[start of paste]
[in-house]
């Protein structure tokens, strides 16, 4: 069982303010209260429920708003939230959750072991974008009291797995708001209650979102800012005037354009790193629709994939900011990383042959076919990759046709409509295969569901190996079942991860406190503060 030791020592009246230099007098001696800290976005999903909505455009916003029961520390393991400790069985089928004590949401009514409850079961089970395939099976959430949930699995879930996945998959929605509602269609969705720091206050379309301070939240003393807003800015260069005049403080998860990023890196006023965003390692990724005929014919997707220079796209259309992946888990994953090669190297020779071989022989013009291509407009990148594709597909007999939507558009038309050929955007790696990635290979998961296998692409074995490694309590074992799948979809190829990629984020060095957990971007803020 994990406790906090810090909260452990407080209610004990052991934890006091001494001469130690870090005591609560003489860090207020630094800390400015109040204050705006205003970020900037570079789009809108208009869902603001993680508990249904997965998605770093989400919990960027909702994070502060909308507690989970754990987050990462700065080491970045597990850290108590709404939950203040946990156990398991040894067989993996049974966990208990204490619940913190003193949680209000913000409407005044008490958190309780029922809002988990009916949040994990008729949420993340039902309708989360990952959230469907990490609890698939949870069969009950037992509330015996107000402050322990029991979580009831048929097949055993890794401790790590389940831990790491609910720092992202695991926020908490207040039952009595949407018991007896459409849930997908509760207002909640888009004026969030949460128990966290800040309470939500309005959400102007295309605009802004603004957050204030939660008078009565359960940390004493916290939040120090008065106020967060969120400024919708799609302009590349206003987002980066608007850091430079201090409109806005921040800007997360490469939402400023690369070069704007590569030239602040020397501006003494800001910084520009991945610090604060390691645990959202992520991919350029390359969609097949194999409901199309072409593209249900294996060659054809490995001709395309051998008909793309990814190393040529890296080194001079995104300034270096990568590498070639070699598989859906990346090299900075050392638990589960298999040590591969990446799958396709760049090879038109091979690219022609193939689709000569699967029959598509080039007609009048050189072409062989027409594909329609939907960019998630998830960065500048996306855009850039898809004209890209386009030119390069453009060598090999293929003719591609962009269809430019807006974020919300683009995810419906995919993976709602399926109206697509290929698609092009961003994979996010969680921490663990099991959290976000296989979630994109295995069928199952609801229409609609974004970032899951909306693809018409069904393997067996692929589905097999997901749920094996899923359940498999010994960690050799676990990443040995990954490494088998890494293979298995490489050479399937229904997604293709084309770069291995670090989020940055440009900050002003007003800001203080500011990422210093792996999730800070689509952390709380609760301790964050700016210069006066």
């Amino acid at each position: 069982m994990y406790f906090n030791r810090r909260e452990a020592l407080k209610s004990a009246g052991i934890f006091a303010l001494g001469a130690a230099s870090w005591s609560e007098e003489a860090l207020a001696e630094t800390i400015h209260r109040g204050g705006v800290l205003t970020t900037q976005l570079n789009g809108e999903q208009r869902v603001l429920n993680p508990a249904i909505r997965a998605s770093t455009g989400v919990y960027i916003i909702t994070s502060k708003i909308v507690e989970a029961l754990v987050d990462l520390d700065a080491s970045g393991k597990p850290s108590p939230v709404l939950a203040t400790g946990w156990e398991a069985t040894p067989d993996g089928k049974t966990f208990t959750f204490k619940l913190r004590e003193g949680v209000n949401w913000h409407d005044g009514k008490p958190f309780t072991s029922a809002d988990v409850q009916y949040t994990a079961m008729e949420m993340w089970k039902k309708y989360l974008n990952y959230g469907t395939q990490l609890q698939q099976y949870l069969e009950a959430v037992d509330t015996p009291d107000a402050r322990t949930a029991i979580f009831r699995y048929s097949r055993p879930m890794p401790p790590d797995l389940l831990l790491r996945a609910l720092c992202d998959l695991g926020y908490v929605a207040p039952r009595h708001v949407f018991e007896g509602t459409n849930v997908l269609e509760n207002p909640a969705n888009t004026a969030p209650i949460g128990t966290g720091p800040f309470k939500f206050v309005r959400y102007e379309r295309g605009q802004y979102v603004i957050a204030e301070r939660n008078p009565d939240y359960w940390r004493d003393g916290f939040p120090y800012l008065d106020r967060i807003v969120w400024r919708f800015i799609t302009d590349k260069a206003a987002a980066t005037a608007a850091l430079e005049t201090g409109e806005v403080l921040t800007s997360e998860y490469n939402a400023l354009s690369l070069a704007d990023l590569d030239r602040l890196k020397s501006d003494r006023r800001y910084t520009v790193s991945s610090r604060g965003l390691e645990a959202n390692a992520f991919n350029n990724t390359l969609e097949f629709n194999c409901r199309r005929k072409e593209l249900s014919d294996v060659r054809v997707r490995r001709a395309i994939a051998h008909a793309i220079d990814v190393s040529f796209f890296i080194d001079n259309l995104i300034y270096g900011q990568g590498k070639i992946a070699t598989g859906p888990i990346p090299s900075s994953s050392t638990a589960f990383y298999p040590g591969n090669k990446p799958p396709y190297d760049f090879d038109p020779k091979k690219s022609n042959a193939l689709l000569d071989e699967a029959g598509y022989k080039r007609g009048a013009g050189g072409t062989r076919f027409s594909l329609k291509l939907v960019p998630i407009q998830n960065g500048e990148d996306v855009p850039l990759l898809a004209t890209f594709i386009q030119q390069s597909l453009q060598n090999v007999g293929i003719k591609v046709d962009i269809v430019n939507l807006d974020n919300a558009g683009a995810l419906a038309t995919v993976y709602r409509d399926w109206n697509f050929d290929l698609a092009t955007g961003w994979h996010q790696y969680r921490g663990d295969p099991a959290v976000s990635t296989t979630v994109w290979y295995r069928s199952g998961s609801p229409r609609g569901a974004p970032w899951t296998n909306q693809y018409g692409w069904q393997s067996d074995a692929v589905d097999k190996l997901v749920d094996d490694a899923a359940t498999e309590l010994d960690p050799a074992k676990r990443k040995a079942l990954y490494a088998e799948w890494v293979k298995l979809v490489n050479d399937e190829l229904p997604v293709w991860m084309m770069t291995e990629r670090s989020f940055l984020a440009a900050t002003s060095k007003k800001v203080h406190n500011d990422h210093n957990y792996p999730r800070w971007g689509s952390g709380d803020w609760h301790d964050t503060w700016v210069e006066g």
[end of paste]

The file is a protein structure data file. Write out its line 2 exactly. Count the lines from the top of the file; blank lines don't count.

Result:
């Protein structure tokens, strides 16, 4: 069982303010209260429920708003939230959750072991974008009291797995708001209650979102800012005037354009790193629709994939900011990383042959076919990759046709409509295969569901190996079942991860406190503060 030791020592009246230099007098001696800290976005999903909505455009916003029961520390393991400790069985089928004590949401009514409850079961089970395939099976959430949930699995879930996945998959929605509602269609969705720091206050379309301070939240003393807003800015260069005049403080998860990023890196006023965003390692990724005929014919997707220079796209259309992946888990994953090669190297020779071989022989013009291509407009990148594709597909007999939507558009038309050929955007790696990635290979998961296998692409074995490694309590074992799948979809190829990629984020060095957990971007803020 994990406790906090810090909260452990407080209610004990052991934890006091001494001469130690870090005591609560003489860090207020630094800390400015109040204050705006205003970020900037570079789009809108208009869902603001993680508990249904997965998605770093989400919990960027909702994070502060909308507690989970754990987050990462700065080491970045597990850290108590709404939950203040946990156990398991040894067989993996049974966990208990204490619940913190003193949680209000913000409407005044008490958190309780029922809002988990009916949040994990008729949420993340039902309708989360990952959230469907990490609890698939949870069969009950037992509330015996107000402050322990029991979580009831048929097949055993890794401790790590389940831990790491609910720092992202695991926020908490207040039952009595949407018991007896459409849930997908509760207002909640888009004026969030949460128990966290800040309470939500309005959400102007295309605009802004603004957050204030939660008078009565359960940390004493916290939040120090008065106020967060969120400024919708799609302009590349206003987002980066608007850091430079201090409109806005921040800007997360490469939402400023690369070069704007590569030239602040020397501006003494800001910084520009991945610090604060390691645990959202992520991919350029390359969609097949194999409901199309072409593209249900294996060659054809490995001709395309051998008909793309990814190393040529890296080194001079995104300034270096990568590498070639070699598989859906990346090299900075050392638990589960298999040590591969990446799958396709760049090879038109091979690219022609193939689709000569699967029959598509080039007609009048050189072409062989027409594909329609939907960019998630998830960065500048996306855009850039898809004209890209386009030119390069453009060598090999293929003719591609962009269809430019807006974020919300683009995810419906995919993976709602399926109206697509290929698609092009961003994979996010969680921490663990099991959290976000296989979630994109295995069928199952609801229409609609974004970032899951909306693809018409069904393997067996692929589905097999997901749920094996899923359940498999010994960690050799676990990443040995990954490494088998890494293979298995490489050479399937229904997604293709084309770069291995670090989020940055440009900050002003007003800001203080500011990422210093792996999730800070689509952390709380609760301790964050700016210069006066």